DS: Well, you cast your protagonist first, since they’re the anchor of the movie, and they set the tone. Then you do chemistry reads, which means you have your lead actor in the room with the people auditioning for the supporting cast. The main actor comes in and reads with them. You very quickly get an idea of whether there’s going to be chemistry between these two people.
I think while writing, the supporting characters are supposed to illuminate a different side of the protagonist. If Shelby’s there to bring out Elliot’s loving side, or guilty side for not being able to give her what she needs, then Michael’s there to bring out his brotherly, caring and responsible side. The boss is there to bring out his timid side, and the bully whose arm he cuts off is there to bring out his aggressive side.
You want to paint as three-dimensional of a protagonist as possible by the end as possible. The supporting cast is the little flashlight that you shine on them.
SY: Speaking of the scene where Elliot cuts off the arm of the bully, what was the process of shooting that sequence, as well as the other action-driven scenes in the film?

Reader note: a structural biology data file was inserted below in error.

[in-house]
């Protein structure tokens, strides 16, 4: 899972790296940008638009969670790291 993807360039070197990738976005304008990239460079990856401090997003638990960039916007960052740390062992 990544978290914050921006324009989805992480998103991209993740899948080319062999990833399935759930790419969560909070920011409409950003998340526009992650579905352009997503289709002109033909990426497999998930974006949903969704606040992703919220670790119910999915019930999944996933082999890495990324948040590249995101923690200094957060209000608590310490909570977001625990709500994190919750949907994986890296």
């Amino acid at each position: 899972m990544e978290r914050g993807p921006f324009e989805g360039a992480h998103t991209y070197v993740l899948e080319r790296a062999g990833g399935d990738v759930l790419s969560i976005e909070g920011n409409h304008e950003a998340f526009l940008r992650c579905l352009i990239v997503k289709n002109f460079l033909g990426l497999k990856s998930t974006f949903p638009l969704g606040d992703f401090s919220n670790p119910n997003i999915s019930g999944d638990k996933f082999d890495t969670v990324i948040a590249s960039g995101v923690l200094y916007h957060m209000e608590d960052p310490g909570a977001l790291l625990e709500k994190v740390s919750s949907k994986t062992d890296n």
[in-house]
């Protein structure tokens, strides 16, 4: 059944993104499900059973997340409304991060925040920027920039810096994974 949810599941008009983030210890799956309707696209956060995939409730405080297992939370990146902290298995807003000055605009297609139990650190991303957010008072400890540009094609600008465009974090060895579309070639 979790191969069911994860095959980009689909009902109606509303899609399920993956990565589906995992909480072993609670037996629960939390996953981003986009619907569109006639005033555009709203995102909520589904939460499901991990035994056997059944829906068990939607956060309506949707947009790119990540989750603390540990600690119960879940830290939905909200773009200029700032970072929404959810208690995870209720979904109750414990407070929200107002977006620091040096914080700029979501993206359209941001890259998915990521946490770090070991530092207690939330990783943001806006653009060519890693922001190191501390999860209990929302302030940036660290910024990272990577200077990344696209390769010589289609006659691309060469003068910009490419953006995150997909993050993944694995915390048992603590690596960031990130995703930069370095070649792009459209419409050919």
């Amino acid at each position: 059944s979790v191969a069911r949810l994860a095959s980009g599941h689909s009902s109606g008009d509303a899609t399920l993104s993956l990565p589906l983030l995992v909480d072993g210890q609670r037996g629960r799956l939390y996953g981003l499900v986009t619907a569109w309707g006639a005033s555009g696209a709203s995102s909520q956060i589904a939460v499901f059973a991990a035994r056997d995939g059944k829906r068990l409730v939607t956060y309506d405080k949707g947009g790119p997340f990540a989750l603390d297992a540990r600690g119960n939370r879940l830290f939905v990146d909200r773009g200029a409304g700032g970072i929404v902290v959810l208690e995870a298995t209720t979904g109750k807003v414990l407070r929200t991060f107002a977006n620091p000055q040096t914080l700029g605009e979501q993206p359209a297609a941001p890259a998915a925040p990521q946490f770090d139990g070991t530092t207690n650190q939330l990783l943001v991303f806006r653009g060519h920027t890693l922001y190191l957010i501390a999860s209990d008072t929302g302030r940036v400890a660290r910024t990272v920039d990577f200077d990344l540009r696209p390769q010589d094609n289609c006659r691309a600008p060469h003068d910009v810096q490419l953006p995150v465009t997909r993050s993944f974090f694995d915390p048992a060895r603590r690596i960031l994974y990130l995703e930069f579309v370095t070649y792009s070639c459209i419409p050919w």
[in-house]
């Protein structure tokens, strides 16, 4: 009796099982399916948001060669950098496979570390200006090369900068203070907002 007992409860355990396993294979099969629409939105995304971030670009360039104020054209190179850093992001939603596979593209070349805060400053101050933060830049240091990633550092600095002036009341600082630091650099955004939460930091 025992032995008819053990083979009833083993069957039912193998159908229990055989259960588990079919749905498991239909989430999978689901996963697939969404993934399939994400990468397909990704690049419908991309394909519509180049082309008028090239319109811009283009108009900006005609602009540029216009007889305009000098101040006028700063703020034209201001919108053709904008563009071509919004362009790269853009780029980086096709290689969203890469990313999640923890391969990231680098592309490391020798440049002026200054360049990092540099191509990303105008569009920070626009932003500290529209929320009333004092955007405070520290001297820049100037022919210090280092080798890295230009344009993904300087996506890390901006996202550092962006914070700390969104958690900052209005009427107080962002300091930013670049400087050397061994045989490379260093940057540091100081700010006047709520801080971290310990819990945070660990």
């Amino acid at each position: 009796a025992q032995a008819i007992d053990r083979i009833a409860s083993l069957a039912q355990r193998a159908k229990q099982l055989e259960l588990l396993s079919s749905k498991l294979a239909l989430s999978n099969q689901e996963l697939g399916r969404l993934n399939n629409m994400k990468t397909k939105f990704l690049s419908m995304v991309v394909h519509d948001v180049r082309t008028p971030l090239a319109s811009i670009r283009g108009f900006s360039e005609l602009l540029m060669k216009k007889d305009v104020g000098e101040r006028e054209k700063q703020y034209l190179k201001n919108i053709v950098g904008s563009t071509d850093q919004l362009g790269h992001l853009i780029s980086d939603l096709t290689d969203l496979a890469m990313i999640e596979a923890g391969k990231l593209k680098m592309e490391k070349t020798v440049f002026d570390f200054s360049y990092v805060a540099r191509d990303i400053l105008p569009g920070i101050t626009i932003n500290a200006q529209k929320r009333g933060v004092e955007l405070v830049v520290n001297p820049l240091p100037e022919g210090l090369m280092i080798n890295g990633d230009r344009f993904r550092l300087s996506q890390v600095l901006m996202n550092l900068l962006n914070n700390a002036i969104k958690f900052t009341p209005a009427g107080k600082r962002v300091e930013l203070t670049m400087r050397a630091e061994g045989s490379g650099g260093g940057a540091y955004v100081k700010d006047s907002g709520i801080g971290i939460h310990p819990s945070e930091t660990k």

DS: It was exciting, because I had never shot these kind of sequences before. This is the stuff, like having Elliot jump out a window, that can be boring to an audience, because they’ve seen it so many times before. But it was really exciting to me, because I had never seen that process on a set before.
I’ve never seen the special effects guy come in with a blood pump. I was also excited to see him make a cast of the arm and hand of the actor whose character had his arm cut off. The science and precision to make it look real is amazing.
I think there’s an aesthetic to filming gore. I’m not a fan of including gore just for the sake of it. But I think if it has a function in the story, I think it’s beneficial. I think it had a function here, because it’s this sweet guy who suddenly cuts someone’s arm off, and there’s a real narrative arc to that. Then you can go crazy on the gore.
With the arm cutting, even if we wanted to make it funny, we also had to make it brutal and violent, to put it over the top. That scene has to play out; we can’t just do a short cutaway. If we want to show an arm being cut off, we have to revel in that gore, and it was fun to do that.
Written by: Karen Benardello